Why is There Ringing in my Ears?

Man with incessant ringing in the ears holding his head.

Let’s set the scene: you’re in your bed at night trying to chill out after a long, exhausting day. You feel yourself starting to drift off to sleep. Then as you lie there in the quiet of the night, you start to notice the sound of buzzing in your ears. Your TV, radio, and phone are all off so you know it’s nothing in your room. Unfortunately, this sound is in your ears and it won’t stop.

If this situation has happened to you, then it’s likely that you’re one of the 50 million people who suffer from tinnitus. This problem makes you hear buzzing, whooshing, and ringing sounds, among others, in your ears. For the majority of people, tinnitus will not have a significant affect on their lives besides being a simple annoyance. But this is not the case with everyone who has tinnitus. For some, it can cause them to lose sleep, to disengage socially, and to have a hard time working.

What Causes Tinnitus?

Tinnitus remains somewhat of a mystery, but this problem has been narrowed down to a few causes. It appears commonly in individuals who have damaged hearing, and also people who have heart conditions. It’s believed that tinnitus happens due to limited blood flow around the ears, which makes the heart pump blood harder so that it can get where it needs to go. People who have iron-deficiency anemia often suffer from tinnitus symptoms since their blood cells do not carry enough oxygen throughout their body, which, once again, works the heart harder to get nutrients to the right place, often leading to tinnitus.

Tinnitus also occurs as a result of other conditions, such as ear infections, canal blockages, and Meniere’s disease. Situations where tinnitus becomes more pronounced occur with all of these condition because they all impact the hearing. In other cases, there might not be an easily discernible cause of tinnitus, which can make treatment challenging, but not impossible.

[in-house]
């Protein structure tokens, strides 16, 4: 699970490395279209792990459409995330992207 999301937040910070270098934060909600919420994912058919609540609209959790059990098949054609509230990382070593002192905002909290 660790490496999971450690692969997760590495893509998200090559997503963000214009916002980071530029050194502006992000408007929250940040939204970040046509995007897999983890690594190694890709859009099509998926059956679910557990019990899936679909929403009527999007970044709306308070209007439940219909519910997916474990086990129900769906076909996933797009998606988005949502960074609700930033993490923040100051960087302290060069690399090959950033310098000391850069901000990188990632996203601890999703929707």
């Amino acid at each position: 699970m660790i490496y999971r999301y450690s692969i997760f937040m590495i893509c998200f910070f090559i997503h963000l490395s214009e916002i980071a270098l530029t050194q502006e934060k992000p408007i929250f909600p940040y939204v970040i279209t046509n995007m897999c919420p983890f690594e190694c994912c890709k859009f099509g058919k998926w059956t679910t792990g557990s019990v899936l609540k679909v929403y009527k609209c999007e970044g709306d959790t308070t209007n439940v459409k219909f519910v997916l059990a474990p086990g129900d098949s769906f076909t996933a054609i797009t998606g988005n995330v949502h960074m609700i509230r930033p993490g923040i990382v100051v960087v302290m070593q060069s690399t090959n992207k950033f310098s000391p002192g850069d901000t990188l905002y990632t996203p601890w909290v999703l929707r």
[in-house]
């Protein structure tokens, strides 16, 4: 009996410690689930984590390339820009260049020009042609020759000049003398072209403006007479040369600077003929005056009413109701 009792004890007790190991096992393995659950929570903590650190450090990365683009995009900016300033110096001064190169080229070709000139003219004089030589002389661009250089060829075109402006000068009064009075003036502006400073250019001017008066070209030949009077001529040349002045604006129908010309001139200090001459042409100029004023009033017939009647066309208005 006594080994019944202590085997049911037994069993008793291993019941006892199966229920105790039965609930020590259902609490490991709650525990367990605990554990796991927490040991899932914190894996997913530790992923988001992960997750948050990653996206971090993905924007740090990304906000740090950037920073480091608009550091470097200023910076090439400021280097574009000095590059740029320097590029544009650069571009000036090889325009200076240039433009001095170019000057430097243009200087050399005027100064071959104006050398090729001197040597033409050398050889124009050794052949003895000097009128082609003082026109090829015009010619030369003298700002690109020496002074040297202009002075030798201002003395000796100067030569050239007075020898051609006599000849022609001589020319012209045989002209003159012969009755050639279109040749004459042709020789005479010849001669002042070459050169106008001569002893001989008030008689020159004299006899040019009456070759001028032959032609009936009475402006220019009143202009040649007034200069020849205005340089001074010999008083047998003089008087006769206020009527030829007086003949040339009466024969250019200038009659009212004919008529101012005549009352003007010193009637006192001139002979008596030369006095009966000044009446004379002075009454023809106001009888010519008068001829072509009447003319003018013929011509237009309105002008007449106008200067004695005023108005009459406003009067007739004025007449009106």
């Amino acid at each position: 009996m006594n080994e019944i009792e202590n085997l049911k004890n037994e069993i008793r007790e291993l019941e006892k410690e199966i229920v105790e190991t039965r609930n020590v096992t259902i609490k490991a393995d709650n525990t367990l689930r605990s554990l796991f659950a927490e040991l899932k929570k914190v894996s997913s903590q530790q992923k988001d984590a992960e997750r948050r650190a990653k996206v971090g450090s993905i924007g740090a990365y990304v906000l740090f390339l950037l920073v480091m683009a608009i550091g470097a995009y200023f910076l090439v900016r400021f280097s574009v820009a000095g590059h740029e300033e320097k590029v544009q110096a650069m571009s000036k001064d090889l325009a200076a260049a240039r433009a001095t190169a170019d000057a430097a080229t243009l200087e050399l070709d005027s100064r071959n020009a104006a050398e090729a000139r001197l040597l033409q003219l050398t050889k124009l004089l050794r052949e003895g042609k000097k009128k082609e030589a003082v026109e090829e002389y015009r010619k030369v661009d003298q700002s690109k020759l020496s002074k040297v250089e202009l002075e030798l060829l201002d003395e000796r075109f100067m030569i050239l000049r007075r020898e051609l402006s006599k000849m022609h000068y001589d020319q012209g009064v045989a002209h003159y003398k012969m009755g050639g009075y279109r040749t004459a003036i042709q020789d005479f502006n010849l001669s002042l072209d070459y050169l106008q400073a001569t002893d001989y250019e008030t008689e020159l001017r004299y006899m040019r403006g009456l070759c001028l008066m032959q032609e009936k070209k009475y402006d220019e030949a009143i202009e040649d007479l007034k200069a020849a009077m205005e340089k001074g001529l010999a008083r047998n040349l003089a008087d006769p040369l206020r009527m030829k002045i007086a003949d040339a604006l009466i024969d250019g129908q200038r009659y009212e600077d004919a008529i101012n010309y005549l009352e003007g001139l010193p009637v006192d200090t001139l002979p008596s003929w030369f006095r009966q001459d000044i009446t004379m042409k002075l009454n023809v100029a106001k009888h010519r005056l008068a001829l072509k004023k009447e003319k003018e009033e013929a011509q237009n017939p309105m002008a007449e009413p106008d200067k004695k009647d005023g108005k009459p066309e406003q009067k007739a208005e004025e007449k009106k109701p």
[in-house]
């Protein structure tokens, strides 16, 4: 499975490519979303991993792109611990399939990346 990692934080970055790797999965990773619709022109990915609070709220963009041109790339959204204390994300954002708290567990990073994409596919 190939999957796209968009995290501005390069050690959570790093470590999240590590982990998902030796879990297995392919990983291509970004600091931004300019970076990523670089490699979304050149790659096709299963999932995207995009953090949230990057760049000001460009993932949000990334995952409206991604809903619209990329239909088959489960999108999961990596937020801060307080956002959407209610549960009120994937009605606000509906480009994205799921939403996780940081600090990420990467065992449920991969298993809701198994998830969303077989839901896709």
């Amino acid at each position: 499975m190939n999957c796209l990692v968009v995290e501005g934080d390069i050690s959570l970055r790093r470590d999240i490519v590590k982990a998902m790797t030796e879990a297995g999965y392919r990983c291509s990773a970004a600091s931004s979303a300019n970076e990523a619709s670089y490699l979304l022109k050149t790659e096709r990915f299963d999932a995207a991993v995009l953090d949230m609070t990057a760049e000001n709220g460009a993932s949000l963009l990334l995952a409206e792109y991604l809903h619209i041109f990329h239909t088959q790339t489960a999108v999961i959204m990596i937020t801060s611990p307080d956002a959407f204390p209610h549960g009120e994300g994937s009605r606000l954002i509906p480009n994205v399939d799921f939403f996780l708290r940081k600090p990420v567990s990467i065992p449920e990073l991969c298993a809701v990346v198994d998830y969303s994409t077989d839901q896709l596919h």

Is There Any Treatment For Tinnitus?

Depending on the underlying cause of your tinnitus, there may be several possible treatment options. One significant thing to note, however, is that there is currently no known cure for tinnitus. In spite of this fact, there’s still a good chance that your tinnitus will improve or even disappear altogether because of these treatments.

Studies have revealed that hearing aids help cover up tinnitus in people who have hearing loss.

If covering up the noise doesn’t help, cognitive-behavioral therapy (CBT) has been proven to help people live with the ringing in their ears that does not go away with other treatments. This mental health type of treatment can help individuals who are afflicted by tinnitus to function more normally on an everyday basis by helping them transform their negative thinking into a more positive mindset.

The site information is for educational and informational purposes only and does not constitute medical advice. To receive personalized advice or treatment, schedule an appointment.

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